Mental Preparation and St. George Marathon Goals 2016


“The only thing that replaces fear is faith.”-Rich Roll

I was listening to Rich Roll’s book, Finding Ultra, it’s one of those titles I like to play on repeat especially when I’m gearing up for a race.  As I listened, this was one of the quotes that really struck me. There are always a lot of fears going into a marathon and most of them we can’t control or change.

Here are a few of mine:

It will be hot.

I will be sick.

It will be an off day.

I won’t be brave.

I won’t sub three on the St. George course.

I won’t PR.

I’ll disappoint myself.

Whew, okay.  It actually feels so good to air those all out, writing truly is a cathartic act.

So the flip side…faith.

Believe in your training: All those tempo runs, long runs, and speed workouts.  Remind yourself, you did the hard work.

Trust the process: The first 6-8 miles never click for me, they feel uncomfortable as I settle in, but I know I’ll get into a groove.

Know that the people who love you, family and friends, are sending good energy and prayers your way: I can actually feel that good energy coming my way leading up to and during a race.  Take the pressure off yourself and let the people who love you most do the worrying for you.

Commit to the hurt, the hard, the work, and the sweat: There will be race panics I’ll have to talk myself through.  There will be sections of the race that will leave me wondering if I can get through it.  Just breathe and commit over and over again that you are capable.

Have confidence in your experience: Remind yourself, I’ve done this before, I can do it again.  If it’s your first marathon then just focus on getting through it, I love to look around and see other runners, you’re not alone.

Feel the love of the run: I like to remind myself that I am so grateful to get to do this, to have the health and strength that affords me this joy.


My coach shared some really great advice heading into the marathon, and it has to do with self talk, a critical component in dealing with the stress of a race. The first thing to do is to recognize your own self-talk.  Think about what kind of inner dialogue you have with yourself during a race.  Positive self-talk has been proven to improve your race by helping you control your concentration and focus while negative self-talk will only work against you by draining your energy reserves.  My sister calls negative self-talk “TNT” (toxic negative thoughts) and they cannot only blow up a race, but your happiness too.

In the beginning of a long race, you need self-talk to help you monitor your pace and help you conserve energy.  I’ve found that phrases like: nice and easy, slow and steady, or let them go out hard, I’ll catch up later  help me feel calm, relaxed, and in control the first few miles.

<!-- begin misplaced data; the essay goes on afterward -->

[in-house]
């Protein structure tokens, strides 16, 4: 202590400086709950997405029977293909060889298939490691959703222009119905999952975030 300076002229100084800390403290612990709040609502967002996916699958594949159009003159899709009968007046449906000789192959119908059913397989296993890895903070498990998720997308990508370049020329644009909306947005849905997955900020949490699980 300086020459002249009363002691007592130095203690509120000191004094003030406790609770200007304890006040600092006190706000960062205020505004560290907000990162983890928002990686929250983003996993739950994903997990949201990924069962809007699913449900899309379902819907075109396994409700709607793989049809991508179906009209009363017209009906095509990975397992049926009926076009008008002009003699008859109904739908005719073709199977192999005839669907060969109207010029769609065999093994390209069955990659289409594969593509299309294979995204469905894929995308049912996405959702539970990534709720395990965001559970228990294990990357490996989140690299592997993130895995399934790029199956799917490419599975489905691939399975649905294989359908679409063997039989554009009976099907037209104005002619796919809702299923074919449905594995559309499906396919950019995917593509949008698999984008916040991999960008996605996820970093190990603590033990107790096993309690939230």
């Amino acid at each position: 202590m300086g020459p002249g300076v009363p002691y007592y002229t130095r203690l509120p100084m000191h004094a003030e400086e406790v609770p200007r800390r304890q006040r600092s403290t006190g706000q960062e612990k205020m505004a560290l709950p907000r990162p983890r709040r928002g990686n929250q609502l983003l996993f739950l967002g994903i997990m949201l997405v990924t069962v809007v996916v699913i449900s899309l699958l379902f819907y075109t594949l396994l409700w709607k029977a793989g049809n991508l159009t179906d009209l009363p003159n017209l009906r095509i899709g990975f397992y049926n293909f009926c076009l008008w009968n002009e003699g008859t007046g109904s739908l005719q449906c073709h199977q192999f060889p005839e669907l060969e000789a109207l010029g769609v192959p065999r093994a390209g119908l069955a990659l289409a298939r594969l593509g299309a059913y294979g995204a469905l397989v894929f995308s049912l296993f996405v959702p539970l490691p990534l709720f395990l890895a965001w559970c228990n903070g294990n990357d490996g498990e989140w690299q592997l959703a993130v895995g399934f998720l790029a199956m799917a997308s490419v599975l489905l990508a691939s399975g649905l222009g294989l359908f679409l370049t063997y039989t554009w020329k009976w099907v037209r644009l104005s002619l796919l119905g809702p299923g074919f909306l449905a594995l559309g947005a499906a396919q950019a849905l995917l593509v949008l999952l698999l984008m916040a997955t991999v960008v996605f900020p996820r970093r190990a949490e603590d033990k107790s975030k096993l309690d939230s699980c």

By the middle of the race, when you’re facing energy slumps and sometimes concentration issues, the self-talk should sound like this hold strong, or keep up the pace.  It’s so easy to feel overwhelmed if you’re thinking about how much farther you still have to go.  Try to avoid things like I’m only halfway, or I have to run this distance again?” Instead focus on your running form, think about getting yourself to the next water stop, or take in all the spectators out cheering for you.

Late in the race is when self-talk is critical.  Your body, because of energy depletion, will be signaling you that it wants to stop.  Self-talk can help you stay with a competitor or even begin to push.  Phrases like, just stay with him/her, get to the finish, or I live in this mile have helped me when it’s time to go hard.

Interestingly, disassociation and association tactics work well for different parts of the marathon because it’s an “energy management event.” Meaning you have to conserve energy in the beginning to be able to have energy in the end.  Early in a race, disassociation tactics are beneficial, thinking about things that will help take your mind off what you’re doing. For example taking in the scenery, planning what you’ll do when you’re home (or in my case what I’ll eat when this is over), and trying to relax as much as possible.  However, by the end of the race you need to be employing an association tactic.   Your concentration must narrowly focus to the simple task of holding your pace even though it hurts. “Just run” is often a phrase I repeat for the last three miles, because at that point it’s all my mind can focus on.

Concentration can be practiced.  Usually for long runs, my friends and I will chat the first few miles (disassociation) and then when it’s time to get down to work whether that’s a few tempo miles or some speed work, the headphones go in, the music gets turned up, and we’re focused on the run (association).  Doing some pre-race planning with imagery and visualization on how your concentration will feel can help turn a race day into a PR day.

Now to the race at hand, based on my training and how I’ve performed on the St. George marathon course previously (it’s never been my strongest race) my coach is hoping that I run around a 3 hour marathon. However, I’m hoping that the stars will all align and I’ll be able to see a two something (2:59-2:55). I’m also praying for no humidity and a nice little tailwind, I do believe in running miracles, but if that doesn’t happen I will simply do my best.  My mantra this time is: race smart, run strong, dare greatly. I’m sending love and luck to all the runners out running the marathon on Saturday.  You ALL inspire me.

While there is no easy marathon, we can train ourselves to embrace the journey we are on, surrender to the hurt of it, find peace with how it turns out, and ultimately love it for what it teaches us.  Happy running friends!


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